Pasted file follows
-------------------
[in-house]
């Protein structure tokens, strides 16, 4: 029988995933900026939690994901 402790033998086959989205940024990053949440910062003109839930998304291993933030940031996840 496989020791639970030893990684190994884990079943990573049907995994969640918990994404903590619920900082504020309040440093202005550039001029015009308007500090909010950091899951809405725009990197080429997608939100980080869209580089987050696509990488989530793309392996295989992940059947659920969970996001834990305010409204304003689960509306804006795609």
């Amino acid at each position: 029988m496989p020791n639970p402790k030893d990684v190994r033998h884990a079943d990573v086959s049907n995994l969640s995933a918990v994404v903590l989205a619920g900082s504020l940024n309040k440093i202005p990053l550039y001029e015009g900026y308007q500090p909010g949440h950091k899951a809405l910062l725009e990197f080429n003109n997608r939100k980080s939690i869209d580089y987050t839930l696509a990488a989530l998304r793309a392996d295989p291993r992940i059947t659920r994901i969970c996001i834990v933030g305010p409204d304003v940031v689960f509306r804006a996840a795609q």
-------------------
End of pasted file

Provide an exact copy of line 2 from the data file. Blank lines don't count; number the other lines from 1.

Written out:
């Protein structure tokens, strides 16, 4: 029988995933900026939690994901 402790033998086959989205940024990053949440910062003109839930998304291993933030940031996840 496989020791639970030893990684190994884990079943990573049907995994969640918990994404903590619920900082504020309040440093202005550039001029015009308007500090909010950091899951809405725009990197080429997608939100980080869209580089987050696509990488989530793309392996295989992940059947659920969970996001834990305010409204304003689960509306804006795609």